Stock variations (not counting experimental and .22 cal. Models) were:
- Type S Straight grip w/ finger grooves
- Type C Pistol grip w/o finger grooves (adopted Dec.1929)
- Type S (W.W.II variation) Straight grip w/o finger grooves.
Models of the 1903 Rifle:
- 1903 Type S Stock
- 1903 Type S Stock, cut for “Pedersen Device” ejection port on the left side of the receiver and w/Mark 1 designation on receiver. Mark 1
- 1903A1 Type C Stock (most rifles that were mfg. from scratch as rifles were National Match weapons or late models produced by Remington in W.W.II.
- 1903A2 Use of a barreled receiver as a sub-caliber firing device for a tank cannon.
- 1903A3 Simplified 1903 with a stamped receiver sight, long handguard and sometimes issued w/a two groove barrel (the two groove barrels shot very well indeed!). Mfg. By both Remington and Smith Corona. Production of the A3 and A4 versions were completed in March 1944.
- 1903A4 Sniper Model w/M73B1 Scope. Most were actually marked M1903A3 on the left side of the receiver so as to be seen when the scope blocks were mounted (I have seen a couple marked M1903A4, but not many.). Both types are mounted in type C pistol grip stocks.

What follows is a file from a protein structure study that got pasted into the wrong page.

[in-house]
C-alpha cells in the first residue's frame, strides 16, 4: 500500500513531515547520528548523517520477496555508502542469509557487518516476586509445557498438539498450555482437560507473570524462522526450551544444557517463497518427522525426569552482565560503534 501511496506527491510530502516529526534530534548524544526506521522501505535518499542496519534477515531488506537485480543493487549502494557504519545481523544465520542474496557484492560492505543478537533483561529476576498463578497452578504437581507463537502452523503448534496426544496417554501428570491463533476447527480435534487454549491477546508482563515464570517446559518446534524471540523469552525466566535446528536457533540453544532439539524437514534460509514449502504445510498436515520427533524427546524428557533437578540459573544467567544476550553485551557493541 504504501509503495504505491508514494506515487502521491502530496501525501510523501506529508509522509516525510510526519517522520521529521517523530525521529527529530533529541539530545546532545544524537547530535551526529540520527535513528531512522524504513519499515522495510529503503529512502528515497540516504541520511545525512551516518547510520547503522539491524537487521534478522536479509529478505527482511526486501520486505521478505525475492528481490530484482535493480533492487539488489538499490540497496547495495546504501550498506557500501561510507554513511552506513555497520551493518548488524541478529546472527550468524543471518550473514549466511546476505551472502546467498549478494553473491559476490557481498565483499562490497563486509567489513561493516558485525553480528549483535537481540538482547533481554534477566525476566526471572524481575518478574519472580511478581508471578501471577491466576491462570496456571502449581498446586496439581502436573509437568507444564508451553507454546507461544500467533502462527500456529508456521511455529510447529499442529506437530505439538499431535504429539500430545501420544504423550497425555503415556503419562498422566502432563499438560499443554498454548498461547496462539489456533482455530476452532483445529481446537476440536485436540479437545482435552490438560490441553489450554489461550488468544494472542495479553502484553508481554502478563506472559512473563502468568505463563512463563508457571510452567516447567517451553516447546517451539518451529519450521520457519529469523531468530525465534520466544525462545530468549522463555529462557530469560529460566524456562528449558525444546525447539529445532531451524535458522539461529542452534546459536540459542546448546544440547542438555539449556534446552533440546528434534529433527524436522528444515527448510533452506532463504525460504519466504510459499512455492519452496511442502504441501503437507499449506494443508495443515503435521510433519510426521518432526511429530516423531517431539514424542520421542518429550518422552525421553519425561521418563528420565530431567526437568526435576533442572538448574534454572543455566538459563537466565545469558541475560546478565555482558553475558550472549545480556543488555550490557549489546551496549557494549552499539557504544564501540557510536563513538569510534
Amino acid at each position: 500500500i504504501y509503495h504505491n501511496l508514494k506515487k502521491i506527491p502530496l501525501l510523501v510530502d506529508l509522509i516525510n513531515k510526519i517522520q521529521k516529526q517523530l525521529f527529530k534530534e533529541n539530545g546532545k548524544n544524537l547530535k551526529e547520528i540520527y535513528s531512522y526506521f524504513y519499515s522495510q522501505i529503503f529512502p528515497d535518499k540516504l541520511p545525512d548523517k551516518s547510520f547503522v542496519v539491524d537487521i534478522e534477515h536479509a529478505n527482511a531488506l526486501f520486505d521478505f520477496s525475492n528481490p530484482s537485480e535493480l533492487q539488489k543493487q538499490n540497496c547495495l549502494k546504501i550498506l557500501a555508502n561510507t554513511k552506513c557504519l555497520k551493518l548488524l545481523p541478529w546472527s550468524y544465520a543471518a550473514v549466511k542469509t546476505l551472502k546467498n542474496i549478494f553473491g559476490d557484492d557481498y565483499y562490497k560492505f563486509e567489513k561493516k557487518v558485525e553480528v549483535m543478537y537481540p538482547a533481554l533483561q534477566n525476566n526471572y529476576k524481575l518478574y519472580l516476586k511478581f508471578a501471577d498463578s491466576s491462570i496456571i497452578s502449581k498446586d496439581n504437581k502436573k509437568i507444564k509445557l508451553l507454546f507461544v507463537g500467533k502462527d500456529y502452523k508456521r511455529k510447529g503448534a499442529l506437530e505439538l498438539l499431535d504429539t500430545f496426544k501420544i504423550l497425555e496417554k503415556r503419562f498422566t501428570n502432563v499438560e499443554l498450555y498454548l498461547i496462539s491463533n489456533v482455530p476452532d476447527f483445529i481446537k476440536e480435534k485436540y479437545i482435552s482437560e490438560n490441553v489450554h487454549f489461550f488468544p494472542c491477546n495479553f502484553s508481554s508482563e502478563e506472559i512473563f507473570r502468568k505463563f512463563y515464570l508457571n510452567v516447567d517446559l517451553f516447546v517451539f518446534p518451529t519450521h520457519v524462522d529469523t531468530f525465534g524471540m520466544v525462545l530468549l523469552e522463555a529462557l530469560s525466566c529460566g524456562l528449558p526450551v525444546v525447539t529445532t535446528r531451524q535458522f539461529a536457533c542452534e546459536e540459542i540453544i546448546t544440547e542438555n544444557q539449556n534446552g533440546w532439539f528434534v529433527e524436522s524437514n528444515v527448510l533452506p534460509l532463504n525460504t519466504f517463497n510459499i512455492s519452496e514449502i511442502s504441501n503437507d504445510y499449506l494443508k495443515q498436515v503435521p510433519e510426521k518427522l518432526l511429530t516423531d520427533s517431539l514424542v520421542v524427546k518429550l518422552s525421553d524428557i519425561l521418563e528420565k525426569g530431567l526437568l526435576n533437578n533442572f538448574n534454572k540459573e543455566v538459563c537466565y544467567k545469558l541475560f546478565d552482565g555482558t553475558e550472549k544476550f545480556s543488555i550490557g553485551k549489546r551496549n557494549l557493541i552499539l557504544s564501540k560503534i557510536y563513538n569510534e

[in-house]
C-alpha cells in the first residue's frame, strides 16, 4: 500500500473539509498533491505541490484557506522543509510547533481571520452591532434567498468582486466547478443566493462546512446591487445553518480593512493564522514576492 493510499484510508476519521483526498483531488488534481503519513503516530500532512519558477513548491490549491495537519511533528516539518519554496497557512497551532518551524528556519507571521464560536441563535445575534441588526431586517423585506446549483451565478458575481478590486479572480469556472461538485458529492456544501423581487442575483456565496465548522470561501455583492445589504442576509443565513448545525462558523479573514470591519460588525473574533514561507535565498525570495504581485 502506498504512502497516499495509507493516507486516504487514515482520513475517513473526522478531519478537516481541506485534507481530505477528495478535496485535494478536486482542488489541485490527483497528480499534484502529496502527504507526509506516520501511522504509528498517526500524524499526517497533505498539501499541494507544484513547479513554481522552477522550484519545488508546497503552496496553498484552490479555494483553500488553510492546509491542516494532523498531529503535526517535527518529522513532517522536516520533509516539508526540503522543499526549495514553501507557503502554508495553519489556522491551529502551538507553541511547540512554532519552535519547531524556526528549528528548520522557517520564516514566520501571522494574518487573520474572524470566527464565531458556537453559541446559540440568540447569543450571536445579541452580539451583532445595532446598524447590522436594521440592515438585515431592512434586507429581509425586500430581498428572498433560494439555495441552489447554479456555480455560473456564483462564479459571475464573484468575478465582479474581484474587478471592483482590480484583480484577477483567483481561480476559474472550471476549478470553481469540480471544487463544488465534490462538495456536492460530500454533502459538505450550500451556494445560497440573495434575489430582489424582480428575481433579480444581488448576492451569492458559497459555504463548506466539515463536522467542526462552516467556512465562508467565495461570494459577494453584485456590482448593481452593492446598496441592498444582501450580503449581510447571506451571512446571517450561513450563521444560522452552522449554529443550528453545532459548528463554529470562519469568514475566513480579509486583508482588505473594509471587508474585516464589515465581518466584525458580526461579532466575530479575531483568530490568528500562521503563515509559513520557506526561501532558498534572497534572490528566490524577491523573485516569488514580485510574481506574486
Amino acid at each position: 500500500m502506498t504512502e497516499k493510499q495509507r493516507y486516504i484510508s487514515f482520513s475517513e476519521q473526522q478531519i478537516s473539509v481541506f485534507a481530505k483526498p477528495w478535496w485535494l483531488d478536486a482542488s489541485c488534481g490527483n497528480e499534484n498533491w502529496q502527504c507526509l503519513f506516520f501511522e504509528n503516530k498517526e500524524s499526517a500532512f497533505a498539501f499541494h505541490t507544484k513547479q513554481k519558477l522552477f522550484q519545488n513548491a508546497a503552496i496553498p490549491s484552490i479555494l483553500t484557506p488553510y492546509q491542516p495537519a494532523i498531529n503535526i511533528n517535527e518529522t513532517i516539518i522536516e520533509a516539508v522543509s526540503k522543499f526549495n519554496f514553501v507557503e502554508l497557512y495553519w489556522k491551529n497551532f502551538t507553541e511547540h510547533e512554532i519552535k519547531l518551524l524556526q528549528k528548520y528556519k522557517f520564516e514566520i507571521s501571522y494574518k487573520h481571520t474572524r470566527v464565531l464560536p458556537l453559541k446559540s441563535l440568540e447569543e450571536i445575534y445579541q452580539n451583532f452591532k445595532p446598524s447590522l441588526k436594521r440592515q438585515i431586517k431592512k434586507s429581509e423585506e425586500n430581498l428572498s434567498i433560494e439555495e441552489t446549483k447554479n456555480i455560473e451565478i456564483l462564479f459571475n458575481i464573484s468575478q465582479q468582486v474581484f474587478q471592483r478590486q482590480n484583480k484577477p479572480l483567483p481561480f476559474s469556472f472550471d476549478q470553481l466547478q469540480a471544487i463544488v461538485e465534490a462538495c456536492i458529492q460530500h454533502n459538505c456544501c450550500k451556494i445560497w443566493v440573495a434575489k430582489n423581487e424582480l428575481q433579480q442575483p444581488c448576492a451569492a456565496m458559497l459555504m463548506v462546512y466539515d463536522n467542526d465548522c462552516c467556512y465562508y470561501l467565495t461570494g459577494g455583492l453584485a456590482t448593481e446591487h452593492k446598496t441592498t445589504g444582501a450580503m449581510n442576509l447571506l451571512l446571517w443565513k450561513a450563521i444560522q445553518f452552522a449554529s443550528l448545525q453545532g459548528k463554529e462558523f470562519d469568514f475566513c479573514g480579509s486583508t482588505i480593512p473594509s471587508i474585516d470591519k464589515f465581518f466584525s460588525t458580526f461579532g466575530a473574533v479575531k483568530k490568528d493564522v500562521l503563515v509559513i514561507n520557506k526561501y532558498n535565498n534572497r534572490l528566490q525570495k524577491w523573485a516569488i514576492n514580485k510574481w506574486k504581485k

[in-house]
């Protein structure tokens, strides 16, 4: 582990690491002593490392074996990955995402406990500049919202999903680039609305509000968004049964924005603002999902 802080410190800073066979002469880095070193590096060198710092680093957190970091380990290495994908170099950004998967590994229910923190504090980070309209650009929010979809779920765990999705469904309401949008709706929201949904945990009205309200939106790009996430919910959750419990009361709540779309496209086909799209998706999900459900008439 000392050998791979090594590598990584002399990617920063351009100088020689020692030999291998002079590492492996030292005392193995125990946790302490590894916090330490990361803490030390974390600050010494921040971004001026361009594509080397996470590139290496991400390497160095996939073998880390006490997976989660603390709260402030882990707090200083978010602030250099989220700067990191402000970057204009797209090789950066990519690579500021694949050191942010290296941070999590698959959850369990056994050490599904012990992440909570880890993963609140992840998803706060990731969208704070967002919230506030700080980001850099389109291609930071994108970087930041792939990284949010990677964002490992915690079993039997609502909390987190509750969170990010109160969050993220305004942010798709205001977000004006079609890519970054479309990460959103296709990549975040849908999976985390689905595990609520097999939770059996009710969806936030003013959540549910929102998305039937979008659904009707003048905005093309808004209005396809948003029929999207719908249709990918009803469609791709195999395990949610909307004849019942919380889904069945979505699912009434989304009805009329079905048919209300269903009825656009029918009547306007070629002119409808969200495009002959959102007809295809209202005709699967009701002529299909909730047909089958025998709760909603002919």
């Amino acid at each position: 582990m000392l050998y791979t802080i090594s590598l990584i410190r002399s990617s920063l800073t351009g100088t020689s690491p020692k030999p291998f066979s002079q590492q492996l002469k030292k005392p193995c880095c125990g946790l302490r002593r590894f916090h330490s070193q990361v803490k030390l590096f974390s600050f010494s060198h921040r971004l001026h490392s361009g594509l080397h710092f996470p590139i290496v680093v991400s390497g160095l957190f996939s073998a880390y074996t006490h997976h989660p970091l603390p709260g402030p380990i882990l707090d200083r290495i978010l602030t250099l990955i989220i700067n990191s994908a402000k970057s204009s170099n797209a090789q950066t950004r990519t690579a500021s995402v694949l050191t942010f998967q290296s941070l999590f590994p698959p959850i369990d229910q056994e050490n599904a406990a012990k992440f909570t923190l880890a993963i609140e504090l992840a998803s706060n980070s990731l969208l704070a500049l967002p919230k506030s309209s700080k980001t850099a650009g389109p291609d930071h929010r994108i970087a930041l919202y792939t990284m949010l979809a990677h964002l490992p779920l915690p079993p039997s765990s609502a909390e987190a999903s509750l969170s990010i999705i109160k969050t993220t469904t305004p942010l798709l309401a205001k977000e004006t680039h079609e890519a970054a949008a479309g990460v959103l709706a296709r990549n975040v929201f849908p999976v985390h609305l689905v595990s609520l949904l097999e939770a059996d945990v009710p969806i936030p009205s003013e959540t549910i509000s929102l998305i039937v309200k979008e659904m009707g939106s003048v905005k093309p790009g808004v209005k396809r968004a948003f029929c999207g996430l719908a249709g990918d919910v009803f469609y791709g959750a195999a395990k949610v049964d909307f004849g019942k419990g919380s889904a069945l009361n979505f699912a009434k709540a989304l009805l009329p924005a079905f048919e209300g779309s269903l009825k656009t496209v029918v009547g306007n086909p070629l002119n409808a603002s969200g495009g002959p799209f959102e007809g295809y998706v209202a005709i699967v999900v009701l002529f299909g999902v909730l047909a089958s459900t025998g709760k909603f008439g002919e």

These do not count the 5 different variations of .22 cal. “Gallery Practice Rifles” or Match Rifles (National Match, Style T, and International Match rifles, or Armory produced Sporters). Only one official (Army) sniper rifle was produced, the 1903A4 as above, although two different versions of Warner Swasey Telescopic sights were issued (1908 and 1913) and used to some extent during W.W.I. The Marine Corps produced their own version of a Springfield Sniper designated within the Corps as the Model 1941 Marine Corps Sniper Rifle. These were manufactured at the Marine Corps Ordnance people in Philadelphia utilizing National Match ’03s mounted with 7.8X (usually mistakenly called 8X) Unertl Varmint type scopes. These rifles served the Marines throughout W.W.II and Korea and were excellent weapons. The same cannot be said for the M1903A4.